Malibu jiujitsu fighters win silver, bronze

Raphael Carrao leads his team at the American National jiujitsu Championships.

By Ben Marcus

Special to The Malibu Times

A team of four Brazilian jiujitsu fighters from Malibu, lead by martial arts teacher Raphael Carrao, brought home a silver and a bronze medal from the American National jiujitsu Championship at California State University, Dominguez Hills on Sept. 12-13.

Aolani Ennis, Jason Puklus and Mike Robertson are Malibu residents who have been practicing jiujitsu with Carrao, 34, a Brazilian native who began studying the martial art in Sao Paulo State in 1997. After 12 years of study and competition, Carrao earned his black belt from Master Rigan Machado in December of 2008 and began teaching classes at Malibu Fitness the same month. Carrao has competed in dozens of tournaments but this was his first as a black belt, while his students were competing for the first time ever, as white belts.

Jiujitsu is a Japanese martial art introduced to Brazil in 1914 by a Japanese sumo and judo expert named Mitsuyo Maeda. During the last 100 years, Brazilian jiujitsu has evolved into a martial art form with an accent on submissions: “Arm locks, leg locks, triangle choke, many others, also take downs,” Carrao said. “For all the other martial arts, the ground is the end but for Brazilian jiujitsu the ground is the beginning.”


Ennis, 28, is a Malibu native who has been training only since December. She did not know what to expect, and was amazed by the intensity of the event. “There were hundreds of fighters in a dozen divisions, but what caught my eye was the open division,” Ennis said. “There was one fight that looked like David against Goliath. One guy was about 5 feet, 5 inches tall and maybe 150 pounds, and he was up against this huge guy who had to be 6 feet, 5 inches. I thought, ‘No way.’ But the littler guy beat him! He got points on him and the big guy didn’t get any. I couldn’t believe it.”

Ennis attends Carrao’s classes twice a week, where she spends an hour and a half sparring with her instructor and fellow students. But this was the first time Ennis faced a complete stranger. “ It was surreal, going against someone who’d never done anything wrong to me,” Ennis said. “I had her in submissions and there were times when if I had tightened up and gone there, I would have won. But I saw her slip away both times. I couldn’t seal the deal.”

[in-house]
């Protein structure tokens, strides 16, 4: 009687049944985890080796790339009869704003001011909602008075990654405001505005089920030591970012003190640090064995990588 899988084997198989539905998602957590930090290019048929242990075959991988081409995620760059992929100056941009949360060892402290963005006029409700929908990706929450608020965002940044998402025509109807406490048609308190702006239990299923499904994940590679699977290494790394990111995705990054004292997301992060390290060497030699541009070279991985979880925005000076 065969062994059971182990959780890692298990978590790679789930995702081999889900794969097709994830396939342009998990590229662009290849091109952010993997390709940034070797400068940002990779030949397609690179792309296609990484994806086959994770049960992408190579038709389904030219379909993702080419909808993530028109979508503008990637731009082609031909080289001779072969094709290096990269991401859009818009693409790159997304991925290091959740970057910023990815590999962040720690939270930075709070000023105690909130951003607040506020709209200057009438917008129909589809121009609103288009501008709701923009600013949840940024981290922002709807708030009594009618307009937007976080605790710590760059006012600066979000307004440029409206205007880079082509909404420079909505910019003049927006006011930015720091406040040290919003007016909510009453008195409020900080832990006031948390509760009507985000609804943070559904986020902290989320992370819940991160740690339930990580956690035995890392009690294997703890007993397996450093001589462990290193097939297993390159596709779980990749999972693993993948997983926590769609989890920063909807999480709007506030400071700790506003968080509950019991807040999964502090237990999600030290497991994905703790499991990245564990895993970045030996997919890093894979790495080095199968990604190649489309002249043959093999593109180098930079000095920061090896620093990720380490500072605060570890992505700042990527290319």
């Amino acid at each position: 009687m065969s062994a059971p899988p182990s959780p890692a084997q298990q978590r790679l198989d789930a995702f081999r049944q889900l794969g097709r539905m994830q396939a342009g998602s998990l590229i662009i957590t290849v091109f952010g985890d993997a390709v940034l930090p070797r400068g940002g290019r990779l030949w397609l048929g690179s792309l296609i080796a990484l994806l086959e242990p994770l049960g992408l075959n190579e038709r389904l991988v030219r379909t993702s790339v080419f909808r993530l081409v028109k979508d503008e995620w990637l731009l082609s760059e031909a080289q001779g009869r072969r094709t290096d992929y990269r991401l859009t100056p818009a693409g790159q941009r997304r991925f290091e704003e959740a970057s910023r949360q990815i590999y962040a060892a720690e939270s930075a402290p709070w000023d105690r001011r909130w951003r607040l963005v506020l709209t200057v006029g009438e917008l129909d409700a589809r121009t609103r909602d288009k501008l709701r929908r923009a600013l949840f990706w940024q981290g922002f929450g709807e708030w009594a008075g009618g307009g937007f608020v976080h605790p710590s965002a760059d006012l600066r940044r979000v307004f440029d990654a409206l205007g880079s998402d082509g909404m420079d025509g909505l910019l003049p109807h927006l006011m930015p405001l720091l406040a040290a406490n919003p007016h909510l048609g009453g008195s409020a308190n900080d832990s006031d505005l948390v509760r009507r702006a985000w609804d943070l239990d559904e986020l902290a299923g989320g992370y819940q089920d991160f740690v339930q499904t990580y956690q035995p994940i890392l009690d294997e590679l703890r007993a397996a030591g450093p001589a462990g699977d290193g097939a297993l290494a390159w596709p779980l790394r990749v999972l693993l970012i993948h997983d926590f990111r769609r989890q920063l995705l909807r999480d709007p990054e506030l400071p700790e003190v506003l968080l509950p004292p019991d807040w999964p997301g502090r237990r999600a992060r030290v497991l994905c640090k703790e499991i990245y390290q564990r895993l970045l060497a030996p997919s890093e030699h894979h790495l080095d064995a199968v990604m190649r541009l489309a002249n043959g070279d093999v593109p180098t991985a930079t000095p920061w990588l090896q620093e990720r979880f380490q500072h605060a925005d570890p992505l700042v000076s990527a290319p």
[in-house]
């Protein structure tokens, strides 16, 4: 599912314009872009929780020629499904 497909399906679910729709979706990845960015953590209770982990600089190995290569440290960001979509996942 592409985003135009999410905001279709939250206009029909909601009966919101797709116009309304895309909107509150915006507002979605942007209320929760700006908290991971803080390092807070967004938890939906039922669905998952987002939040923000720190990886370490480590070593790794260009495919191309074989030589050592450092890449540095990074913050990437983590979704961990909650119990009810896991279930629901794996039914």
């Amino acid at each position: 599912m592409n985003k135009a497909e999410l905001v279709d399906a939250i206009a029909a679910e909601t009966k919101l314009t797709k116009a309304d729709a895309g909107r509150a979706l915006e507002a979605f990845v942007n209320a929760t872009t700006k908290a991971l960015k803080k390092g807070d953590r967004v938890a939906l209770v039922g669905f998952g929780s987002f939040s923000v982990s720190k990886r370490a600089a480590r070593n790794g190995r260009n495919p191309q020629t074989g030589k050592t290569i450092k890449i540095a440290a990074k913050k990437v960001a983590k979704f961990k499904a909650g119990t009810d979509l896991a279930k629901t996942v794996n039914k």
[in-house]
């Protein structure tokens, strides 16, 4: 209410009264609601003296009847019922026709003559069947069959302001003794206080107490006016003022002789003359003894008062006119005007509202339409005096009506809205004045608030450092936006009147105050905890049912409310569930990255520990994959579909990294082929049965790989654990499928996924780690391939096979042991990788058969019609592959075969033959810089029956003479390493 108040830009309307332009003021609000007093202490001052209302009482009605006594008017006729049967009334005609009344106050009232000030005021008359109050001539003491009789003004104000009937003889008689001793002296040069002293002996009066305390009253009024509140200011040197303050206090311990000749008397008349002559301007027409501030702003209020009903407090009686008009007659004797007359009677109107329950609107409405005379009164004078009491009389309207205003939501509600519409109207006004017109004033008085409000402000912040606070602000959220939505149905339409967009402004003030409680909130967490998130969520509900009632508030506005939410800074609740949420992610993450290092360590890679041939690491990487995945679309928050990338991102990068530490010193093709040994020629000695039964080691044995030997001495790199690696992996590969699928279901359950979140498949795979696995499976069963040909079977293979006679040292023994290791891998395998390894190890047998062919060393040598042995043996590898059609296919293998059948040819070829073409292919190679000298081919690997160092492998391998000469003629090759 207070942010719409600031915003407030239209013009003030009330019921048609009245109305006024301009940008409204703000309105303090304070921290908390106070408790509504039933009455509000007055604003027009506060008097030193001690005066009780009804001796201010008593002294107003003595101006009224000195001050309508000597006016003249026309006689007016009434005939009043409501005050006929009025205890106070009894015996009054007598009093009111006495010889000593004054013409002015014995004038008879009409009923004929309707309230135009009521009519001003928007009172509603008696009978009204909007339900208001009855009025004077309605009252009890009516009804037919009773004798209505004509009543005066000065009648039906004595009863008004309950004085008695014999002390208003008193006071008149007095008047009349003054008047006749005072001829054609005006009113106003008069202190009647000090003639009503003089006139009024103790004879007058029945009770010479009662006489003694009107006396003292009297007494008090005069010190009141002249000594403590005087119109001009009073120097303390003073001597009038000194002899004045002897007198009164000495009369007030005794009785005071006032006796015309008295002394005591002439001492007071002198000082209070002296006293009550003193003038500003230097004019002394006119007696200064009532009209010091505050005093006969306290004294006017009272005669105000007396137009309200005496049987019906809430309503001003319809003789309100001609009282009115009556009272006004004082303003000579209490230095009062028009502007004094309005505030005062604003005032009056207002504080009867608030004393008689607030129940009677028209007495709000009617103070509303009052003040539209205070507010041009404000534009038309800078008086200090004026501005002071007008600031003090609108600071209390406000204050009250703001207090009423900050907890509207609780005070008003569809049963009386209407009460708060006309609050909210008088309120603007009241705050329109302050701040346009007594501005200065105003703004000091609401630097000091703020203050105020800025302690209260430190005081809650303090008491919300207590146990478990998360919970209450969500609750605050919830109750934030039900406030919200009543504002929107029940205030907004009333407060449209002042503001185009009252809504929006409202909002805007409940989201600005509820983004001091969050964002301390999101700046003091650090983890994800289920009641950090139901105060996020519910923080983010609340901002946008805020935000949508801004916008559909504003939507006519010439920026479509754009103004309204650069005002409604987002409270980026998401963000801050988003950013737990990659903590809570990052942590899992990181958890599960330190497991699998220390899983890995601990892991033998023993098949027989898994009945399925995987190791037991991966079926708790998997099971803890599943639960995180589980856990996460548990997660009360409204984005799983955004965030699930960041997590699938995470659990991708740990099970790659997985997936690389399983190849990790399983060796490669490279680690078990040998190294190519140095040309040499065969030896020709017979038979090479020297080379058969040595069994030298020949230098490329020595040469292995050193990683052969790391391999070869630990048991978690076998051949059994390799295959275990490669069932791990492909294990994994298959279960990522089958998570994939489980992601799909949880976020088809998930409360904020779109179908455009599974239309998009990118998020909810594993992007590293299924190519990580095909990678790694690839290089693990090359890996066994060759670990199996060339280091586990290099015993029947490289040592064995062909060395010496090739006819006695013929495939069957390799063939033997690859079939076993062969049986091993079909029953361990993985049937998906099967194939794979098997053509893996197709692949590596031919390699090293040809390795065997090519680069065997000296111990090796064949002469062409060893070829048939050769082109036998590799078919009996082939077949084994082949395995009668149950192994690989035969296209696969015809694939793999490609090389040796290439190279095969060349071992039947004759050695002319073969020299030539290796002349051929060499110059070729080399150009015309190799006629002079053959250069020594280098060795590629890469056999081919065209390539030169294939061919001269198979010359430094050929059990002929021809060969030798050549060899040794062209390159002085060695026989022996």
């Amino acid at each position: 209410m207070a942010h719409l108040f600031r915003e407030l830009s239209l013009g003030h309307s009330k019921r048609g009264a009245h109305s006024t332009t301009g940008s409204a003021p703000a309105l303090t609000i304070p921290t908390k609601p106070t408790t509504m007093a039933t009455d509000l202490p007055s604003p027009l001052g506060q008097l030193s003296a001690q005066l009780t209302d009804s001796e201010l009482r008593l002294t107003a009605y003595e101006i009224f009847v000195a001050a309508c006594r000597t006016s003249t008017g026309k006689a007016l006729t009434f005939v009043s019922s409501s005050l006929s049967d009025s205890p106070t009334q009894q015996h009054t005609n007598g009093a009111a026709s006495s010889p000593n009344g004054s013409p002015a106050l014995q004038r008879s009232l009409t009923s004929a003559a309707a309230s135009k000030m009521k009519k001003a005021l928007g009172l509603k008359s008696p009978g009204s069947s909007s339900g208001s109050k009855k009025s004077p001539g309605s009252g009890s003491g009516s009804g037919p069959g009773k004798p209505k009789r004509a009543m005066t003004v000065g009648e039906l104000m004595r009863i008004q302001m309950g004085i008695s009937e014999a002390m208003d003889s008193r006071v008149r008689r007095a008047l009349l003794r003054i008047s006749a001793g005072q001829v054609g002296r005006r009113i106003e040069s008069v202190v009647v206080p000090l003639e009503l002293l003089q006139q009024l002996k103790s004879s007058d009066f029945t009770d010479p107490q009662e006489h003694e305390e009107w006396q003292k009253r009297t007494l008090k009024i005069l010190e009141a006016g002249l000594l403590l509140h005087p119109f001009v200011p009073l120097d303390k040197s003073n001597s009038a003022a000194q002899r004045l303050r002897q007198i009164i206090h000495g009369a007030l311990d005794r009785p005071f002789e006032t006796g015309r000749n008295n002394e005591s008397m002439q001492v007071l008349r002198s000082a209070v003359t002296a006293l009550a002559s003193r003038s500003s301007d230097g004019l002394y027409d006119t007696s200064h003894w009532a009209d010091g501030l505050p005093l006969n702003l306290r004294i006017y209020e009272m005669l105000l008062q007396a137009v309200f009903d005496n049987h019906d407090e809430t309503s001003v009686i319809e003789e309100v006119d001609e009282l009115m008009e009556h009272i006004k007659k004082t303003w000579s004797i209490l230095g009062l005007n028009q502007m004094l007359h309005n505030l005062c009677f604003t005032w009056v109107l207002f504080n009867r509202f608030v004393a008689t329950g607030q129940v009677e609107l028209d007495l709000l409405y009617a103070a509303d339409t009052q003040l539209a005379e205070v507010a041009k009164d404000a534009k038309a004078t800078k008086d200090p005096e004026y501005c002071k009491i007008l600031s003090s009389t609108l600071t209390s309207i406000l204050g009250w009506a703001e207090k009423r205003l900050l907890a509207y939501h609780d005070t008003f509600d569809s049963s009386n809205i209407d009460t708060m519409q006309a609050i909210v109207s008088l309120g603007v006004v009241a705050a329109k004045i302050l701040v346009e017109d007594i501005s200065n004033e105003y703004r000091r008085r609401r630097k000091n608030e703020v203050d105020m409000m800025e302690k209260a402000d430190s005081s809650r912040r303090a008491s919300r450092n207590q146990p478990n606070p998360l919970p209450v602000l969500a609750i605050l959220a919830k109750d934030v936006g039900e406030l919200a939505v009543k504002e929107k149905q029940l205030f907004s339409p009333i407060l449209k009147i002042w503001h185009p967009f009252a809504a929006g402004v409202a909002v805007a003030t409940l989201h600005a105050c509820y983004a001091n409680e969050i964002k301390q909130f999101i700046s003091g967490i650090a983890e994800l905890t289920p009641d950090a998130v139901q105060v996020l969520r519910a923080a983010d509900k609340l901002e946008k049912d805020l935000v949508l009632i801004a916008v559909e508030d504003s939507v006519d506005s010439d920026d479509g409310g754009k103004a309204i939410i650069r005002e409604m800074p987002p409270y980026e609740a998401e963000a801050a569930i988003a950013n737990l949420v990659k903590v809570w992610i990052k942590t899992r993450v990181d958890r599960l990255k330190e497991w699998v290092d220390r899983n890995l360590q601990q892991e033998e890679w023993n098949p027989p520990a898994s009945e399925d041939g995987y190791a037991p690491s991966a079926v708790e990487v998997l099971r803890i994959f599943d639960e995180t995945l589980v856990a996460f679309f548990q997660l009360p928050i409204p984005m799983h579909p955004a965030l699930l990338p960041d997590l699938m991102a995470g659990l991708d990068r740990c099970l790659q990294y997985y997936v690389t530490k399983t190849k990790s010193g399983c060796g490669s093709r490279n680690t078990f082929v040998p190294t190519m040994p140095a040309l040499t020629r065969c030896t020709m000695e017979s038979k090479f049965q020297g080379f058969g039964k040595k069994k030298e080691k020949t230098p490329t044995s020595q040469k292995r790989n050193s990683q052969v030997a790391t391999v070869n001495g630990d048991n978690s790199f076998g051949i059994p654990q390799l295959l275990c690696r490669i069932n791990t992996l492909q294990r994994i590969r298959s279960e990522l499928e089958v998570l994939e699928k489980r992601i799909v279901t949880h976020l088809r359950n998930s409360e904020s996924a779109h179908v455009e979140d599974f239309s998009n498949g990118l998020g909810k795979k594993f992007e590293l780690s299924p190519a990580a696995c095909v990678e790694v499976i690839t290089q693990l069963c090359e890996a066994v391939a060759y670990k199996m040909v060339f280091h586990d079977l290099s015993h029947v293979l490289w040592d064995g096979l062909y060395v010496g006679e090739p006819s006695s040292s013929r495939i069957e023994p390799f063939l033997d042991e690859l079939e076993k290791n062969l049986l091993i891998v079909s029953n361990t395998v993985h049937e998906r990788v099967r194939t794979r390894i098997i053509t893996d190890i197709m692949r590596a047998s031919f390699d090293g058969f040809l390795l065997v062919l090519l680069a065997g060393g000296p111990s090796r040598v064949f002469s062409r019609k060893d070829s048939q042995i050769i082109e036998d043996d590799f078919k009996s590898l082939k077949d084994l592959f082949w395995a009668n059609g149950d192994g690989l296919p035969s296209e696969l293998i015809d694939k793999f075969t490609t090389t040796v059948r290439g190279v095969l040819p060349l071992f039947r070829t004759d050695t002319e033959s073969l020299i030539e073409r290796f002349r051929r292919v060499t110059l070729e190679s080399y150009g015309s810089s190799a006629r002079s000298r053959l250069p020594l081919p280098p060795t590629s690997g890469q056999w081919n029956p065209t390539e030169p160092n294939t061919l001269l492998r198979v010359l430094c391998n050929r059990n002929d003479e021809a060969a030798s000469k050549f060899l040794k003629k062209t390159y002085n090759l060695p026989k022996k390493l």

Ennis was forced to tap out in her fight, but took home a bronze medal.

Puklus, 22, also started training with Carrao in December. He felt confident and ready for his adult lightweight fight. “In the first fight I won by vantage-the referee broke a tie and gave it to me,” Puklus said. “The second fight was a little better. I got a couple of positions and started to move a little more, so it was good. I went for a couple of submissions but couldn’t get them. And the third fight, well, I’d like to forget about that, but I can’t.”

Robertson competed in the ultra heavy division for fighters 221 pounds or more. “He did a good fight but lost by points,” Carrao said. “This was first fights for all of them. They did good. They were proud and I was proud.”

As for the Carrao, he was competing in his first tournament as a black belt, in the six-person middleweight division. He won his first fight, and then came up against an opponent who had been a black belt for five years. Carrao finished with a silver medal.

Carrao said the ride back to Malibu was like a New Orleans funeral. Where his students were somber and quiet on the way to Dominguez Hills, returning to Malibu they were ecstatic. Ennis and Puklus faced the unknown, did well and are ready for more. “The reason why I compete is not just to submit other people and make myself known to be better than everybody else,” Puklus said. “I compete to learn about myself and how to adapt and cope in real life situations.”

“I can’t stop thinking about that fight,” Ennis said. “I dream about it.”

The Malibu Times is the first newspaper in Malibu, serving the community since 1946.

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